Jenny Langer-Osuna – The active and collaborative math classrooms – Stanford Education Series #3
- Dr. Langer-Osuna’s research focuses on the nature of student identity and engagement during collaborative mathematical activity, and the ways in which authority and influence are constructed in interaction.
- Recent work has focused on developing theoretical and analytic tools to capture the construction of marginalization and privilege in patterns of student engagement, and the spread of ideas in student-led collaborative work.
Collaborative Learning | Curriculum and Instruction | Diversity and Identity | Elementary Education | Equity in education | Gender Issues | Math Education | Professional Development | Race and Ethnicity | Research Methods | Standards | Teachers and Teaching | Technology and Education
Can off-task be on-track?: https://journals.sagepub.com/doi/pdf/10.1177/0031721719846892
Possible topics to explore:
- Active, inquiry mathematics classrooms.
- Identity development in the classroom
- Group discussions around math problems instead of just worksheets…
- Tell me about your environment growing up (If your childhood had a smell, what would it be?)
- Was there a teacher or teachers who had a particularly strong influence on your life? Tell me about them.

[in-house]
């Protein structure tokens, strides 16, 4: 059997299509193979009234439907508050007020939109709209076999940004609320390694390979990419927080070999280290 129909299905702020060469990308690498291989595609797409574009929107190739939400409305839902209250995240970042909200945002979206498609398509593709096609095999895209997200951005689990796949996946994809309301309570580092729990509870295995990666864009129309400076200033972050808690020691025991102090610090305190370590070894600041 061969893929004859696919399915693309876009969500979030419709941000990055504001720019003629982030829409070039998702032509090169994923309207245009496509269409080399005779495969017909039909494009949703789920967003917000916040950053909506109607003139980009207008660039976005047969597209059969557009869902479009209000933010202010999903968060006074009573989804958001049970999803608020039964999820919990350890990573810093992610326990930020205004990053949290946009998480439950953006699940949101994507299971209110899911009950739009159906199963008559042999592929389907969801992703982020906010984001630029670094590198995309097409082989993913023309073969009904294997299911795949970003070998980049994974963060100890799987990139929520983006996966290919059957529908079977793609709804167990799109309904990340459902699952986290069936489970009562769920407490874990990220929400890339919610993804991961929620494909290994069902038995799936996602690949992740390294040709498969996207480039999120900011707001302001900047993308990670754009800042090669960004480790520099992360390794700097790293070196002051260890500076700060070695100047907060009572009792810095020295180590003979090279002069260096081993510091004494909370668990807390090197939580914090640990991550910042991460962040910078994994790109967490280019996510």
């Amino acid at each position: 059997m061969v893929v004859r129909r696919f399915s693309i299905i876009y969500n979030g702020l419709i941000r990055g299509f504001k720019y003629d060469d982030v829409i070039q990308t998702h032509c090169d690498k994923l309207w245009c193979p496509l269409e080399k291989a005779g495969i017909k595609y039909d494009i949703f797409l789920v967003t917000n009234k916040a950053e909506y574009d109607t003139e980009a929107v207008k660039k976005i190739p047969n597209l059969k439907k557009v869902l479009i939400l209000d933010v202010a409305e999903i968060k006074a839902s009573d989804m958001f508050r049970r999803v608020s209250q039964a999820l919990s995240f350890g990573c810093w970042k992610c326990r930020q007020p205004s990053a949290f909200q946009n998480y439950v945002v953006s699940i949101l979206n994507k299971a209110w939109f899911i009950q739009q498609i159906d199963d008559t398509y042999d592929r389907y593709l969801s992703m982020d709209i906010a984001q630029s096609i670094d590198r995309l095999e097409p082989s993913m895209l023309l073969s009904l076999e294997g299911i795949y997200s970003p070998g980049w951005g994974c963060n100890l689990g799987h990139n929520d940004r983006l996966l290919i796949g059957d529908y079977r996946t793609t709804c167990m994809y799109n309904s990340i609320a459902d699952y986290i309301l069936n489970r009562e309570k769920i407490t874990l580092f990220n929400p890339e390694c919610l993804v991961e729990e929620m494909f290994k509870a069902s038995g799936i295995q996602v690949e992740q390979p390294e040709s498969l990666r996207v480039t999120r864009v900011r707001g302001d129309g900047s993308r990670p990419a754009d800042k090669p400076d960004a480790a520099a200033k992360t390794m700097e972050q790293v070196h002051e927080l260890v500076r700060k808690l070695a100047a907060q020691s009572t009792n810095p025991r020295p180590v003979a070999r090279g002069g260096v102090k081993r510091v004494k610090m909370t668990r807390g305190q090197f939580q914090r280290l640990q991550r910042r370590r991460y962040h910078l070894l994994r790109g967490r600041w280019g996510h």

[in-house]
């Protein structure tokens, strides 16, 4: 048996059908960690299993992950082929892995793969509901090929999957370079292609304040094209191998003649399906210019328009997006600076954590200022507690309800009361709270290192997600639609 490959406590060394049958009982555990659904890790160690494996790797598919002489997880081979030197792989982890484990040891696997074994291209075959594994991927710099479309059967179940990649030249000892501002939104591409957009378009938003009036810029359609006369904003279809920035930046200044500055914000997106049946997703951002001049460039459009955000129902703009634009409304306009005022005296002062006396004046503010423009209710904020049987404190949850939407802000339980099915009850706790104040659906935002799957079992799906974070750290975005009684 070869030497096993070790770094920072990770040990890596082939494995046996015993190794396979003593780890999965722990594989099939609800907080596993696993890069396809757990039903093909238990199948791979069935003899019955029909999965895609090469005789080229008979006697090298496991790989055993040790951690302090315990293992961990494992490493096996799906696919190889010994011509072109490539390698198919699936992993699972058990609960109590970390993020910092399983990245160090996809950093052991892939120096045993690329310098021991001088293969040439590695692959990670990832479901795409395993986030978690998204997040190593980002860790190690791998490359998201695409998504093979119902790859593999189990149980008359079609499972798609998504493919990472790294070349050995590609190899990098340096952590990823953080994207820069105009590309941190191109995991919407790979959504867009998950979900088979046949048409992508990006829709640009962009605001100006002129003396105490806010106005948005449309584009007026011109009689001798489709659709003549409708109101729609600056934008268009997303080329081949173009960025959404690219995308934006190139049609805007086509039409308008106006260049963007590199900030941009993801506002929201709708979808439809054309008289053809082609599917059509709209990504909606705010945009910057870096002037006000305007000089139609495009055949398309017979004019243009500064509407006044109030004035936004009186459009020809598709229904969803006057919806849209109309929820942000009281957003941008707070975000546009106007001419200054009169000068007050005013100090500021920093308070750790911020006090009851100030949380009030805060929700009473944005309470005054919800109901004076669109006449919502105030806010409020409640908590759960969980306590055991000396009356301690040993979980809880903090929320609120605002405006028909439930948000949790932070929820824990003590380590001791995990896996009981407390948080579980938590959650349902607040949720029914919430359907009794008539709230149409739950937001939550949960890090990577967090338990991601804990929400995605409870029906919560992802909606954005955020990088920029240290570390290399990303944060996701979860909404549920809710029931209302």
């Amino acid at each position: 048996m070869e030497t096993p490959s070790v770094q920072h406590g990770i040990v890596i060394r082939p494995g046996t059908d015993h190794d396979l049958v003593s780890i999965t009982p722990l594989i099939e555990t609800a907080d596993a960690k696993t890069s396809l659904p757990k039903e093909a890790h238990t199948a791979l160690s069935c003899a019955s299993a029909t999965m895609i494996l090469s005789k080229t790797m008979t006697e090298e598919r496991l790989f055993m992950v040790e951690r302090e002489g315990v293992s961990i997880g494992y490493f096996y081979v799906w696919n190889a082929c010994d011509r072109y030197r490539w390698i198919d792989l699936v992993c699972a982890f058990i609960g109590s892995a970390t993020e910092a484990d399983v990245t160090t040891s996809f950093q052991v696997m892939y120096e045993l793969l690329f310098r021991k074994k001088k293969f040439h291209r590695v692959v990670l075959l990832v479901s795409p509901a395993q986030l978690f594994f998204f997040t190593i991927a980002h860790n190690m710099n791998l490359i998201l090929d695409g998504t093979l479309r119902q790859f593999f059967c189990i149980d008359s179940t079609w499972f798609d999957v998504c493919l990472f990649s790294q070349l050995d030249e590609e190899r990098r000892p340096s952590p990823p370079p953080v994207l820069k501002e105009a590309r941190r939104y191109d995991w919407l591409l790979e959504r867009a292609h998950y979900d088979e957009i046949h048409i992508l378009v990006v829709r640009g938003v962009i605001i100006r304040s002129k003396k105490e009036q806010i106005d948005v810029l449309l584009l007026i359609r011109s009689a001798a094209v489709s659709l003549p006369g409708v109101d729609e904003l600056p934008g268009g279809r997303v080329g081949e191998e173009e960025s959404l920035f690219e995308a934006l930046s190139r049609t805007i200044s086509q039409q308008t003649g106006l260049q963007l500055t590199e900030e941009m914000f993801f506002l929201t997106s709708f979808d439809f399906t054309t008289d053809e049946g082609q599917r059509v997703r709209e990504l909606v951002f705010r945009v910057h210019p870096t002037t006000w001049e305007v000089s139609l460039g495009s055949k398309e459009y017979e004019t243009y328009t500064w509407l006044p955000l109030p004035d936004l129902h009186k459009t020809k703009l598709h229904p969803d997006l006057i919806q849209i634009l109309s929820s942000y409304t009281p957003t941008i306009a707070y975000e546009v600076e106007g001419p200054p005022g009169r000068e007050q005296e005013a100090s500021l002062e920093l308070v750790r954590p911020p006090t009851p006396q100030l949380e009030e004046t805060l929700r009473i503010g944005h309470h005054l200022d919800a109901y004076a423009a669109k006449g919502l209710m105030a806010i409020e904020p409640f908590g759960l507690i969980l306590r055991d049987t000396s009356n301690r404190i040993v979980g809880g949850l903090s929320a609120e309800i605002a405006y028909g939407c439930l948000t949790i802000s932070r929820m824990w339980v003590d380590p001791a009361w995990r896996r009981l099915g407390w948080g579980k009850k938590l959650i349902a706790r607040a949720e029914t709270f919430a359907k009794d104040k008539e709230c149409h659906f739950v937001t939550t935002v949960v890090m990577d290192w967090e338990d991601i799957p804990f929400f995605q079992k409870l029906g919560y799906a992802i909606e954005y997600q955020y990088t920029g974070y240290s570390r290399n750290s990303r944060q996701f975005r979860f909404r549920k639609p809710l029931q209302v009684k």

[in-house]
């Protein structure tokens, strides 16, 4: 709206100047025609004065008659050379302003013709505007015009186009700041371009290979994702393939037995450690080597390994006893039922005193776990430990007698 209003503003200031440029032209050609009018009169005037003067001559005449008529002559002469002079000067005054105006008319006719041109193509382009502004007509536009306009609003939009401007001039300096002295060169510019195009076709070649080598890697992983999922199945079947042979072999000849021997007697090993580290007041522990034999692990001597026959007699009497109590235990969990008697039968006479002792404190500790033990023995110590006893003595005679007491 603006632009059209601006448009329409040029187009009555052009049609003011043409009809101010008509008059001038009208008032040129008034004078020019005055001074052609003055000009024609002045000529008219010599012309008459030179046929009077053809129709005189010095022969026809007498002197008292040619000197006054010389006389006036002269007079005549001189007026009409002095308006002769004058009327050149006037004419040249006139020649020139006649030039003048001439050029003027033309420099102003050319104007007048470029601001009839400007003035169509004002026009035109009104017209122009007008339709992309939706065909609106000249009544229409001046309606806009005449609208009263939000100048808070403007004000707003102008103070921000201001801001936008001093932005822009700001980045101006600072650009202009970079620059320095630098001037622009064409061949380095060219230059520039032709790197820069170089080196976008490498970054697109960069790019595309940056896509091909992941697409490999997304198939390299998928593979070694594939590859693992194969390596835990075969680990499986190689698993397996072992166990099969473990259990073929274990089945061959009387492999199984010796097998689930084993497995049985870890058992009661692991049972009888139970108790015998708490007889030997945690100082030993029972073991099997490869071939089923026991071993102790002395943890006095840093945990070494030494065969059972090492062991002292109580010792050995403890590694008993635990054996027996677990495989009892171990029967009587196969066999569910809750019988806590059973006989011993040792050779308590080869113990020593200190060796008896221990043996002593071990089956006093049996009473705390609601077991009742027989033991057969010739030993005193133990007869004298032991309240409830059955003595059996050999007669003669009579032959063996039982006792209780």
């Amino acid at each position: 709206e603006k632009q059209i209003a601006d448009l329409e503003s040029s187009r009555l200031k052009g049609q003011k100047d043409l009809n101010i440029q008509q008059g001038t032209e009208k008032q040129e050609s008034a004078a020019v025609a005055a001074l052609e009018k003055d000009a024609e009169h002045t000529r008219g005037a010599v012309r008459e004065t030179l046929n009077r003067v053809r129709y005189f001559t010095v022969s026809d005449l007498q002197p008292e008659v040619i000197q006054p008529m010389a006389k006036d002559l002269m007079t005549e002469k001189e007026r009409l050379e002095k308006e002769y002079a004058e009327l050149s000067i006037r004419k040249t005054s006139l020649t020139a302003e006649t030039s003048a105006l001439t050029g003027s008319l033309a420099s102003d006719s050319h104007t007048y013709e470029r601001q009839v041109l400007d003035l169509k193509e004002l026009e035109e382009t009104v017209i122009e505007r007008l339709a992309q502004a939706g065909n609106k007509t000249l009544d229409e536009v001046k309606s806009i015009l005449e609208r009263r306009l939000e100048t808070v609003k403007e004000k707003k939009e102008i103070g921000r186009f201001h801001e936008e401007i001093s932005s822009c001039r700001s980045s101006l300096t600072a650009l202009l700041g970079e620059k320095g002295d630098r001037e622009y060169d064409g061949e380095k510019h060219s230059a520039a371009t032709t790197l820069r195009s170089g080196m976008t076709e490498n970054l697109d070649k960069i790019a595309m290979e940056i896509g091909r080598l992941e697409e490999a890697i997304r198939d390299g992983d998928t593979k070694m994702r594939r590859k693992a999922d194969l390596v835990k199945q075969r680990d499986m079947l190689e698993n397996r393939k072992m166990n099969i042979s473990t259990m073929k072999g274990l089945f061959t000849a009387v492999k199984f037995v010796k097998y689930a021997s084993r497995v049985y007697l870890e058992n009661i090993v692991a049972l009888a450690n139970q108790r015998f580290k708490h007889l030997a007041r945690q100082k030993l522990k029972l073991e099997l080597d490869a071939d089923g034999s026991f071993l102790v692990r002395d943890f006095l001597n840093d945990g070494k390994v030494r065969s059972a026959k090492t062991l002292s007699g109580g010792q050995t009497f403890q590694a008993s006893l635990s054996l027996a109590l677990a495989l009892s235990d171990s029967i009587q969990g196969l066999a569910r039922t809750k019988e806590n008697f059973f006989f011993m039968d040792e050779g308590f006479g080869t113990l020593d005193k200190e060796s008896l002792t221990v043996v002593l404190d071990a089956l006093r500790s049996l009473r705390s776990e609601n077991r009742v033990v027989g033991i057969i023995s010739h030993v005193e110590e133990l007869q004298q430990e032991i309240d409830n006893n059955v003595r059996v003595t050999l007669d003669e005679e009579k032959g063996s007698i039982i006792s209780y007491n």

- What is obvious to you (about education, teaching or learning) but many others don’t see/understand?
- What did you want to be when you grew up?
- Tell me a little about your research and how you got interested in that.
Identity and math classrooms
- Why is identity important to you?
- Especially math identity?
- The interactive math classroom… what is that? How is it different?
- What kind of classrooms are enabling students to see their identity as strong mathematicians?
- What hinders that?
- How do good math classrooms look and feel different from the bad ones?
- What are the best math teachers doing differently from the average ateacher?
Can off-task be on-track?
- Collaboration in math… that’s cheating right?
- How can off-task be on-track?
- Some research suggests that off-task talk can support collaboration by alleviating boredom, supporting emotional regulation, negotiating status within-group, or extending work in new directions. -2019
- When should teachers intervene off-task conversations?
- When should they allow them to go on?
- What excites you now? What is next?